Bill focusing on NSU board receiving pushback
Jordan Crawford | 2/12/2014, 9:33 a.m.
A state delegate wants to give Gov. Terry McAuliffe the unusual power to remove Norfolk State University (NSU) governing board members without cause, but the legislation, introduced by Norfolk Democrat Algie Howell, is receiving a little pushback.
In its current form, Howell’s bill would apply only to Norfolk State – not to any of Virginia’s 14 other public four-year colleges. It would allow the governor to remove members from NSU’s board at any time and for any reason until July 2016.
That bothered several other local lawmakers, including Dels. Daun Hester, D-Norfolk, Chris Jones, R-Suffolk, and Lionell Spruill, D-Chesapeake, who said it was unfair.
Spruill said he wants to see the governor’s authority over college boards widened because of recent problems at NSU, but he thinks it’s wrong to single out the university in legislation.
“It should be broader,” said Spruill.
At Spruill’s request, House consideration of the bill was delayed Friday. Jones has offered to work with Howell to revise the measure.
“Any time an institution is in danger of losing its accreditation, the governor should have broader latitude, regardless of the institution,” Jones said.
Howell’s proposal comes five months after Gov. Bob McDonnell asked at least two NSU board members to resign as part of an effort to turn around the struggling university. At least one board member, Ed Hamm Jr., declined to go. His term is set to expire in June.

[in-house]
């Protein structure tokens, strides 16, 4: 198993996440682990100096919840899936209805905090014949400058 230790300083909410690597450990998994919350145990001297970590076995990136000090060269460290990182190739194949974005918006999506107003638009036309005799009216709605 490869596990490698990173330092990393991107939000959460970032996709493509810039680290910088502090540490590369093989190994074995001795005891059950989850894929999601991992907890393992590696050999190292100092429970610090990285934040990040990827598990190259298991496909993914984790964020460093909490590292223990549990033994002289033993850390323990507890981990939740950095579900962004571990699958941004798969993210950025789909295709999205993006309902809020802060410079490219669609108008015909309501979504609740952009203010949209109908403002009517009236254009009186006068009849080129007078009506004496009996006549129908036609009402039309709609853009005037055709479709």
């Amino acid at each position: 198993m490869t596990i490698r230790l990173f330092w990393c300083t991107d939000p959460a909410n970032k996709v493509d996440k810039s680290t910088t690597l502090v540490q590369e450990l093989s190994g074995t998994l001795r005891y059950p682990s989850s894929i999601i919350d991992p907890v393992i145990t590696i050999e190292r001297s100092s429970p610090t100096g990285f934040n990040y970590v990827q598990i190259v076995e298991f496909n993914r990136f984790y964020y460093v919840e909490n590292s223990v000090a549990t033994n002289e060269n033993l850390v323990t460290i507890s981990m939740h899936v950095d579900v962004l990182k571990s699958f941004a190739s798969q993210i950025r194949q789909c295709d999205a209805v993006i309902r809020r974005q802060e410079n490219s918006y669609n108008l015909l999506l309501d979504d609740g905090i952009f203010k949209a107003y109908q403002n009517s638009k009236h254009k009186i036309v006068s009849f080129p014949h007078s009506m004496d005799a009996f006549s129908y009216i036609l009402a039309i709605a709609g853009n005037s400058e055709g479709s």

It’s unclear whether officials are still seeking to remove NSU board members. After months of upheaval last year, things at the campus seem to be stabilizing.
A new president, Eddie Moore Jr., who helped turn around Virginia State University in the 1990s, was installed in September. Two months later, McDonnell appointed three new members to the 13-person board, plus two special advisers who he said would help NSU overcome its challenges.
Among other problems, NSU was facing overdue financial audits, an investigation by its accrediting agency and serious shortcomings with its two-year nursing program, which is closing.
In recent months, state officials have said they believe the university, which has about 6,700 students, is getting back on track.
Jones said the revised bill should allow the governor to remove board members when a school has been placed on warning by its accrediting agency. Under current law, the governor can remove a board member only for malfeasance, incompetence or neglect of duty.